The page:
Michigan governor doubles down on state of emergency; Mike Tobin reports.
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Chanting "End the shut down now," the crowd stood in close proximity to each other without face masks on Boston's Beacon Street in what some said was an effort to protect their livelihood.
“We want to work. We want to be out there. We want to feed our family,” one protestor told WHDH-TV. “We don’t have to be locked in our houses.”
Demonstrators display flags and placards during a protest Monday in front of the Statehouse, in Boston. Protesters gathered in front of the Statehouse Monday to protest restrictions on movement and businesses prompted by the COVID-19 outbreak. (AP Photo/Steven Senne)
Demonstrators waved American flags and pro-Trump signs and called for an end to stay-at-home orders. The gathering, called the Liberty Rally, was promoted by Super Happy Fun America, the group behind last year's Straight Pride Parade, the Boston Globe reported.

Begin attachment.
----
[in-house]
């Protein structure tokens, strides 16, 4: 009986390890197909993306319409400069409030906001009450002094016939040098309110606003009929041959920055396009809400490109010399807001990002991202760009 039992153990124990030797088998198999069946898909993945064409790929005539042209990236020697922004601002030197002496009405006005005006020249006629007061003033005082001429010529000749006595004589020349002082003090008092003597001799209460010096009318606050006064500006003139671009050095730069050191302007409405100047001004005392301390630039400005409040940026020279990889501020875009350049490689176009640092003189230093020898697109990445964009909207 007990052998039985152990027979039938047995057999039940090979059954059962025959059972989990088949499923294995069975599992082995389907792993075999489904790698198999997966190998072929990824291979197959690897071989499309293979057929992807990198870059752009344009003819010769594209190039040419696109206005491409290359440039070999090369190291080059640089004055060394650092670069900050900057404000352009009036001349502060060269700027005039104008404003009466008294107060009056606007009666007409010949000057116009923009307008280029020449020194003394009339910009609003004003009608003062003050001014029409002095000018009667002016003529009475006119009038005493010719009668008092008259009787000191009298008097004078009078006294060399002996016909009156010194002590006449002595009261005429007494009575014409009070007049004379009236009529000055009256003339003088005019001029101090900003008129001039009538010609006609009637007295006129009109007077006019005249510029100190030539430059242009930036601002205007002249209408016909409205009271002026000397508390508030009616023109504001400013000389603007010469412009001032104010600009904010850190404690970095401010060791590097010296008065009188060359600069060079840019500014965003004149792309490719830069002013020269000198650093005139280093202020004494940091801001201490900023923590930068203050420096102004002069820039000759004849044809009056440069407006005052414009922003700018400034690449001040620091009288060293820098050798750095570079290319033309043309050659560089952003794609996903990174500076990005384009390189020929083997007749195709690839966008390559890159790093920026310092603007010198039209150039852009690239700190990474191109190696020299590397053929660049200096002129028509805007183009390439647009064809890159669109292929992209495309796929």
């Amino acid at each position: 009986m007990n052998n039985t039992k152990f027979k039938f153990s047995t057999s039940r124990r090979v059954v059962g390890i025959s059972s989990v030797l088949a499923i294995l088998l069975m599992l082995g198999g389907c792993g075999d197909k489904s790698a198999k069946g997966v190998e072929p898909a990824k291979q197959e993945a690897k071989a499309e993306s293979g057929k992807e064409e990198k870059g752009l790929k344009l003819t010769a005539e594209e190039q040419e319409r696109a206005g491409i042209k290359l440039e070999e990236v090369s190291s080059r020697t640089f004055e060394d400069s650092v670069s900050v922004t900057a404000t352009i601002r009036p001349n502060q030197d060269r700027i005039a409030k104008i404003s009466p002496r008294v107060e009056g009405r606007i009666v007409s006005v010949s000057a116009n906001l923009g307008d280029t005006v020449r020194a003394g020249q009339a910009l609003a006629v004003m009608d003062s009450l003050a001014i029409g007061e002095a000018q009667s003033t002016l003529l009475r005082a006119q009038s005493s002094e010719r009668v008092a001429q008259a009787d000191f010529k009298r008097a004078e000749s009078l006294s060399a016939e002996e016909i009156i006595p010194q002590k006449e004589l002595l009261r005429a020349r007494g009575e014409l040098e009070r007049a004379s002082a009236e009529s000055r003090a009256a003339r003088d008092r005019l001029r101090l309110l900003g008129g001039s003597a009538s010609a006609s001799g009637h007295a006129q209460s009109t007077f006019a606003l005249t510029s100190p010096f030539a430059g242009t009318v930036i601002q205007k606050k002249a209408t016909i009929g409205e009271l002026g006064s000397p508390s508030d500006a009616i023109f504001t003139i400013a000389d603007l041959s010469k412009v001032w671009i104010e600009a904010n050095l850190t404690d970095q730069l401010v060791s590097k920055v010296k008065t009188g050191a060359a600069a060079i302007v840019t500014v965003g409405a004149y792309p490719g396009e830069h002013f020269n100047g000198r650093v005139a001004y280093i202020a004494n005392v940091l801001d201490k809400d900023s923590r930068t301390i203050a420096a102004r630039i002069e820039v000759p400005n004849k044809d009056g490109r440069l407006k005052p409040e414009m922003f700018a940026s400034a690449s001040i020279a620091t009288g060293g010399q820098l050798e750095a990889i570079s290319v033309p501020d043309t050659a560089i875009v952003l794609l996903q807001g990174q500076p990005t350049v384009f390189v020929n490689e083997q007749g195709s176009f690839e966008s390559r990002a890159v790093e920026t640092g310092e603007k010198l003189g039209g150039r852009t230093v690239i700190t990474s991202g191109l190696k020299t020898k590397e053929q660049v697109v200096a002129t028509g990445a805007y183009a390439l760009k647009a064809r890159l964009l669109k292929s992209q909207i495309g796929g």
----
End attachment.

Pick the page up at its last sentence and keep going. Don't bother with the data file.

Baker's order and the closure of nonessential businesses remain in effect until May 18. Massachusetts has taken aggressive steps to curtail the spread of COVID-19. Beginning Wednesday, those caught violating social distancing practices in public or not wearing a face mask can face up to $300 in fines.
“We should be able to decide whether or not we want to work, social distance, or wear a mask,” an unidentified 61-year-old man told the Globe. “I think people are going to get hooked on government pay — it is government overreach.”
Boston's gathering comes amid a surge in demonstrations across the country against state government restrictions banning large gatherings and the closure of several industries, resulting in layoffs and worker furloughs.
Statewide, Massachusetts recorded more than 69,000 cases of the infectious disease, including more than 4,000 deaths. Public health officials have cautioned about prematurely lifting restrictions over fears of a spike on COVID-19 infections and deaths.
Last week, dozens of demonstrations in Michigan stormed the state Capitol building to demand lawmakers begin efforts to normalize society. Some were armed with rifles and no one practiced social distancing.
Hours later, Michigan Gov. Gretchen Whitmer extended her state of emergency and disaster declaration through May 28. Her stay-at-home order expires May 16.